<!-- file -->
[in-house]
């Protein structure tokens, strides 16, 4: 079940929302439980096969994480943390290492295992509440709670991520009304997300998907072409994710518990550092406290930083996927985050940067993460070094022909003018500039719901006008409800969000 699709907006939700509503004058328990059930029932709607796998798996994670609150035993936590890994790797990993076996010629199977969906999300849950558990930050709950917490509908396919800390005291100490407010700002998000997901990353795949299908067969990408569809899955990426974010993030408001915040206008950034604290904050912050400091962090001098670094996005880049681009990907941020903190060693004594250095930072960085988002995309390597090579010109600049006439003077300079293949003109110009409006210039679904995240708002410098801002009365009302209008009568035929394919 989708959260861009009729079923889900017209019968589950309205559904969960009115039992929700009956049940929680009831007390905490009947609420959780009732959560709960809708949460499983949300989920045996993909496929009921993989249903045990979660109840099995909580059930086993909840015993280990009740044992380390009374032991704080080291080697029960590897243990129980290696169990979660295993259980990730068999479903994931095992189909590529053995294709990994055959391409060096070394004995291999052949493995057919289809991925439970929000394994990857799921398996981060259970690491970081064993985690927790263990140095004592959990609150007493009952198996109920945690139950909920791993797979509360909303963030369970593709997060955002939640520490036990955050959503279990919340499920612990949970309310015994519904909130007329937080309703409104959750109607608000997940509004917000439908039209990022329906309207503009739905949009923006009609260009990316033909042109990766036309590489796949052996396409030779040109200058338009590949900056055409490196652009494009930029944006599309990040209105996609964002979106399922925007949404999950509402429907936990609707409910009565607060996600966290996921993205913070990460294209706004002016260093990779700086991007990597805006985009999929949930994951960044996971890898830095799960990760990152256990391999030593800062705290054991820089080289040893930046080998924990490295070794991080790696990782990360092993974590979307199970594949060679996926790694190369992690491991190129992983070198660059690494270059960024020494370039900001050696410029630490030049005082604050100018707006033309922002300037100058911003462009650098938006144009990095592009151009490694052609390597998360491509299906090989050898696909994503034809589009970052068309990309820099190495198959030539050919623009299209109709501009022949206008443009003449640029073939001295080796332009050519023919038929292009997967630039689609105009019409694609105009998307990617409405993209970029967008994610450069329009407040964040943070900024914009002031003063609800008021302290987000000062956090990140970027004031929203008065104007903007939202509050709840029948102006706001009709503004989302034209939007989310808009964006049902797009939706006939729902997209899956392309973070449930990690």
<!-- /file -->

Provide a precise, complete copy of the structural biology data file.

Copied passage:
[in-house]
């Protein structure tokens, strides 16, 4: 079940929302439980096969994480943390290492295992509440709670991520009304997300998907072409994710518990550092406290930083996927985050940067993460070094022909003018500039719901006008409800969000 699709907006939700509503004058328990059930029932709607796998798996994670609150035993936590890994790797990993076996010629199977969906999300849950558990930050709950917490509908396919800390005291100490407010700002998000997901990353795949299908067969990408569809899955990426974010993030408001915040206008950034604290904050912050400091962090001098670094996005880049681009990907941020903190060693004594250095930072960085988002995309390597090579010109600049006439003077300079293949003109110009409006210039679904995240708002410098801002009365009302209008009568035929394919 989708959260861009009729079923889900017209019968589950309205559904969960009115039992929700009956049940929680009831007390905490009947609420959780009732959560709960809708949460499983949300989920045996993909496929009921993989249903045990979660109840099995909580059930086993909840015993280990009740044992380390009374032991704080080291080697029960590897243990129980290696169990979660295993259980990730068999479903994931095992189909590529053995294709990994055959391409060096070394004995291999052949493995057919289809991925439970929000394994990857799921398996981060259970690491970081064993985690927790263990140095004592959990609150007493009952198996109920945690139950909920791993797979509360909303963030369970593709997060955002939640520490036990955050959503279990919340499920612990949970309310015994519904909130007329937080309703409104959750109607608000997940509004917000439908039209990022329906309207503009739905949009923006009609260009990316033909042109990766036309590489796949052996396409030779040109200058338009590949900056055409490196652009494009930029944006599309990040209105996609964002979106399922925007949404999950509402429907936990609707409910009565607060996600966290996921993205913070990460294209706004002016260093990779700086991007990597805006985009999929949930994951960044996971890898830095799960990760990152256990391999030593800062705290054991820089080289040893930046080998924990490295070794991080790696990782990360092993974590979307199970594949060679996926790694190369992690491991190129992983070198660059690494270059960024020494370039900001050696410029630490030049005082604050100018707006033309922002300037100058911003462009650098938006144009990095592009151009490694052609390597998360491509299906090989050898696909994503034809589009970052068309990309820099190495198959030539050919623009299209109709501009022949206008443009003449640029073939001295080796332009050519023919038929292009997967630039689609105009019409694609105009998307990617409405993209970029967008994610450069329009407040964040943070900024914009002031003063609800008021302290987000000062956090990140970027004031929203008065104007903007939202509050709840029948102006706001009709503004989302034209939007989310808009964006049902797009939706006939729902997209899956392309973070449930990690």